A Vision Of Holistic Equity
We are creating a world where every child can realistically expect passionate teachers to fully engage their enthusiasm for learning in joyful K-12 schools. When schools are managed for engagement (instead of obedience) then all students can experience schools as trustworthy institutions that provide equitable opportunities to learn. But there are three key obstacles that must be overcome in order to achieve our vision.
Obstacle #1: The Epidemic of Disengagement
The main obstacle to realizing our vision is the epidemic of disengagement which afflicts the majority of our citizens and is disproportionately affecting marginalized populations. This epidemic normalizes dropping out, failing to achieve, and fauxchievement (jumping through the hoops to get the rewards without mastering the material). Deeper learning is tragically abnormal in most schools.
Overcoming the epidemic of disengagement requires us to enact policies at every level that ensure the primary human needs of all teachers and students are consistently supported in their schools.
Obstacle #2: Two Disastrous Intuitions
The main obstacle to enacting the right policies is the content delivery model of education and the notion that equity is about being extra nice to minority students. The content delivery model says that education is just getting knowledge from a teacher's head into a student’s. The common idea of educational equity is about getting better at delivering content to students from oppressed categories of people. These are intuitively seductive but harmfully wrong ideas in the minds of most citizens and policy makers.
Overcoming the content delivery model requires policy makers to accept, and use in their policy making duties, the idea that education is more accurately described as the growing of mental maps. Oversimplified notions of educational equity must be countered with a more accurate definition of equity that makes specific reference to needs and adds a clear definition of needs. The intersection of these two interventions is what we call Holistic Equity. Schools can prove they on the path to achieving Holistic Equity by collecting longitudinal data on 1) how well needs are satisfied, 2) patterns of motivation, and 3) depth of engagement among both teachers and students.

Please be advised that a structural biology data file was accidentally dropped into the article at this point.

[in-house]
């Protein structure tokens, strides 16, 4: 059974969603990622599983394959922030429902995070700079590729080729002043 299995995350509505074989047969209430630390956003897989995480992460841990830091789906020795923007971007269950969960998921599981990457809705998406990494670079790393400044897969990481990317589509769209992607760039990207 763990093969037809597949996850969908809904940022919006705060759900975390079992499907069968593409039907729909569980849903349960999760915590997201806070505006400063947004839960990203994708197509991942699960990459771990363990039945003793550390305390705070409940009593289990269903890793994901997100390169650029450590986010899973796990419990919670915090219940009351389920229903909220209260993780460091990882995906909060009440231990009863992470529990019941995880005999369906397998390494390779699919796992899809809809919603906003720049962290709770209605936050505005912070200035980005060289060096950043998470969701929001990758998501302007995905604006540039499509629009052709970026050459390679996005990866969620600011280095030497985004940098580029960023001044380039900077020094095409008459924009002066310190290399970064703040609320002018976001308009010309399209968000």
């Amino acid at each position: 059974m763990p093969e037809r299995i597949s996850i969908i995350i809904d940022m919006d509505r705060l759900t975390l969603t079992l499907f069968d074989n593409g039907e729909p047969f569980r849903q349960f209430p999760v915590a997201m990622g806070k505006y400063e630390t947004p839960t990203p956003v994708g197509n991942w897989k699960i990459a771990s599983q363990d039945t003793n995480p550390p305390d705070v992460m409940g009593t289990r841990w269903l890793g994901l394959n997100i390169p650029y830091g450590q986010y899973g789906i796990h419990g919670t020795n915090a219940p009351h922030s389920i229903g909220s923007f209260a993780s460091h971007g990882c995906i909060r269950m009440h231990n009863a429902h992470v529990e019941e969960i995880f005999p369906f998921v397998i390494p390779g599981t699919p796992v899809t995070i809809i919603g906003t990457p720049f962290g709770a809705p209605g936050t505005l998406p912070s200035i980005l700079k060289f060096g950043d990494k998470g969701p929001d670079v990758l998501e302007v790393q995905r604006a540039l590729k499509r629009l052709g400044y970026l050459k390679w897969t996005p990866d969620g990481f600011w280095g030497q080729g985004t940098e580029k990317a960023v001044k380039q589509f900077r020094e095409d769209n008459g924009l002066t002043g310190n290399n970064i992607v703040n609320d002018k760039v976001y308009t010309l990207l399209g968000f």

Obstacle #3: The Missing Champions
The main obstacle to getting policy makers to have a useful concept of Holistic Equity is the lack of coherent, sustained promotion of the idea. Sustained effective promotion of Holistic Equity should be the job of organizations that serve children, youth, educators, and their supporters. With the support of these types of organizations educators can take the lead on championing Holistic Equity by formulating policies that institutionalize autonomous motivations, deeper learning, and hidden curriculum management.
Overcoming the lack of promotion of Holistic Equity requires us to explicitly spell out a change model that can be properly integrated into future school reform agendas and develop a network of folks who will champion Holistic Equity in the public sphere.
Will you help us?
For more information about Holistic Equity and what it entails, visit the website HolisticEquity.org.
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